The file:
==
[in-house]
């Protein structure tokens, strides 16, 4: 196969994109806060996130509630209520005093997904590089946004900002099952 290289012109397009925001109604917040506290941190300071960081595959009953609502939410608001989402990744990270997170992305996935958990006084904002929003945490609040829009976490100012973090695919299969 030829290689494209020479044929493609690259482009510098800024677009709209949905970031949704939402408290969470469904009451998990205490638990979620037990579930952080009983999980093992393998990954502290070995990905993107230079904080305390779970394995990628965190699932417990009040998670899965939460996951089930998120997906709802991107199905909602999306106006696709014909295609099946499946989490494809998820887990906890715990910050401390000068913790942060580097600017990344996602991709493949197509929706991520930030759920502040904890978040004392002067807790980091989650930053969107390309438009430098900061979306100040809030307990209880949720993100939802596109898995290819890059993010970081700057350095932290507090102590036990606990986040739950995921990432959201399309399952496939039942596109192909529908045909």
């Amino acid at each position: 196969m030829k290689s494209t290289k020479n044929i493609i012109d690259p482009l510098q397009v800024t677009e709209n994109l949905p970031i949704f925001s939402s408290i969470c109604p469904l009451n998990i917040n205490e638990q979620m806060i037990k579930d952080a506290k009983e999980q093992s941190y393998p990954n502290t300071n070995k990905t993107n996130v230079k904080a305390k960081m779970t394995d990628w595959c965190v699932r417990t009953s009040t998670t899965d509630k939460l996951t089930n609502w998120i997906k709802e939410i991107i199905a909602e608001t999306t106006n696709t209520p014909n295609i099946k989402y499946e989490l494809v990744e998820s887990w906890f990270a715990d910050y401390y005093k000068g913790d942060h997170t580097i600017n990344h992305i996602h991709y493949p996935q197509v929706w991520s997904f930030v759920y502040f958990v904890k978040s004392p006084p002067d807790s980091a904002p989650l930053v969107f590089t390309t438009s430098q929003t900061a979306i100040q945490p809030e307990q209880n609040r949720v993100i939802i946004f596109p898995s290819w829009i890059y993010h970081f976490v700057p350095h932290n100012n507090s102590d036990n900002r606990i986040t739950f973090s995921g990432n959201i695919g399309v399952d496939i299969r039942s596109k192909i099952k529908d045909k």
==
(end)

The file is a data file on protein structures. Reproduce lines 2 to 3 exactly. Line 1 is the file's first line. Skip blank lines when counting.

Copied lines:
């Protein structure tokens, strides 16, 4: 196969994109806060996130509630209520005093997904590089946004900002099952 290289012109397009925001109604917040506290941190300071960081595959009953609502939410608001989402990744990270997170992305996935958990006084904002929003945490609040829009976490100012973090695919299969 030829290689494209020479044929493609690259482009510098800024677009709209949905970031949704939402408290969470469904009451998990205490638990979620037990579930952080009983999980093992393998990954502290070995990905993107230079904080305390779970394995990628965190699932417990009040998670899965939460996951089930998120997906709802991107199905909602999306106006696709014909295609099946499946989490494809998820887990906890715990910050401390000068913790942060580097600017990344996602991709493949197509929706991520930030759920502040904890978040004392002067807790980091989650930053969107390309438009430098900061979306100040809030307990209880949720993100939802596109898995290819890059993010970081700057350095932290507090102590036990606990986040739950995921990432959201399309399952496939039942596109192909529908045909």
């Amino acid at each position: 196969m030829k290689s494209t290289k020479n044929i493609i012109d690259p482009l510098q397009v800024t677009e709209n994109l949905p970031i949704f925001s939402s408290i969470c109604p469904l009451n998990i917040n205490e638990q979620m806060i037990k579930d952080a506290k009983e999980q093992s941190y393998p990954n502290t300071n070995k990905t993107n996130v230079k904080a305390k960081m779970t394995d990628w595959c965190v699932r417990t009953s009040t998670t899965d509630k939460l996951t089930n609502w998120i997906k709802e939410i991107i199905a909602e608001t999306t106006n696709t209520p014909n295609i099946k989402y499946e989490l494809v990744e998820s887990w906890f990270a715990d910050y401390y005093k000068g913790d942060h997170t580097i600017n990344h992305i996602h991709y493949p996935q197509v929706w991520s997904f930030v759920y502040f958990v904890k978040s004392p006084p002067d807790s980091a904002p989650l930053v969107f590089t390309t438009s430098q929003t900061a979306i100040q945490p809030e307990q209880n609040r949720v993100i939802i946004f596109p898995s290819w829009i890059y993010h970081f976490v700057p350095h932290n100012n507090s102590d036990n900002r606990i986040t739950f973090s995921g990432n959201i695919g399309v399952d496939i299969r039942s596109k192909i099952k529908d045909k």